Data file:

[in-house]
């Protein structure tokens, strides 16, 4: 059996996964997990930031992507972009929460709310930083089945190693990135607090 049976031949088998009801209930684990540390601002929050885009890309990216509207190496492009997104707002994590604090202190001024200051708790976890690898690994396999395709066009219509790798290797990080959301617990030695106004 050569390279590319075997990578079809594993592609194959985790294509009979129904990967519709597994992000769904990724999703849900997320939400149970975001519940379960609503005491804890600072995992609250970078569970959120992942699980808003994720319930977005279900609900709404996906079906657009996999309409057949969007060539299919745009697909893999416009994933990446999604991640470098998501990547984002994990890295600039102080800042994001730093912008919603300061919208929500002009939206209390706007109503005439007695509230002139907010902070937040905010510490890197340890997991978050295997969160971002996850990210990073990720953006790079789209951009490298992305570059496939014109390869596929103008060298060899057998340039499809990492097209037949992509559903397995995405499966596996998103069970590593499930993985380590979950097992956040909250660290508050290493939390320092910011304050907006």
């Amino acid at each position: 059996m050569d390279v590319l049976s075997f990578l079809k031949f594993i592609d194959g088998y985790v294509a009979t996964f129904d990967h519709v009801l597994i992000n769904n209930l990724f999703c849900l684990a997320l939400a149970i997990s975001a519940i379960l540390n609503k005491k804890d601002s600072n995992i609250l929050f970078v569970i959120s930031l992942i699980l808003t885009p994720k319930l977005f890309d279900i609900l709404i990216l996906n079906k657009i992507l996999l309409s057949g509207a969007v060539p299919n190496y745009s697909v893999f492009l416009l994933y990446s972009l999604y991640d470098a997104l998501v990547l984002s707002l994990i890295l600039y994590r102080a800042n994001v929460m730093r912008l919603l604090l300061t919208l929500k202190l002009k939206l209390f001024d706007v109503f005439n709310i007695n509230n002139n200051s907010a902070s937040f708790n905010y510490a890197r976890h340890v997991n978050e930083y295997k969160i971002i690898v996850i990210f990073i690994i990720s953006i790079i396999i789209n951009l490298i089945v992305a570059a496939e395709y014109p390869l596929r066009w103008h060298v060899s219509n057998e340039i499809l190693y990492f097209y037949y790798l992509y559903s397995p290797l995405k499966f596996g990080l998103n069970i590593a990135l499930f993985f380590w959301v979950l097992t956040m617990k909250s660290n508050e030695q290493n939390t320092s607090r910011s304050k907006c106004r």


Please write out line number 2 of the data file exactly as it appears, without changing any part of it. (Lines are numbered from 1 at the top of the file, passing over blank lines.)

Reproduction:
């Protein structure tokens, strides 16, 4: 059996996964997990930031992507972009929460709310930083089945190693990135607090 049976031949088998009801209930684990540390601002929050885009890309990216509207190496492009997104707002994590604090202190001024200051708790976890690898690994396999395709066009219509790798290797990080959301617990030695106004 050569390279590319075997990578079809594993592609194959985790294509009979129904990967519709597994992000769904990724999703849900997320939400149970975001519940379960609503005491804890600072995992609250970078569970959120992942699980808003994720319930977005279900609900709404996906079906657009996999309409057949969007060539299919745009697909893999416009994933990446999604991640470098998501990547984002994990890295600039102080800042994001730093912008919603300061919208929500002009939206209390706007109503005439007695509230002139907010902070937040905010510490890197340890997991978050295997969160971002996850990210990073990720953006790079789209951009490298992305570059496939014109390869596929103008060298060899057998340039499809990492097209037949992509559903397995995405499966596996998103069970590593499930993985380590979950097992956040909250660290508050290493939390320092910011304050907006």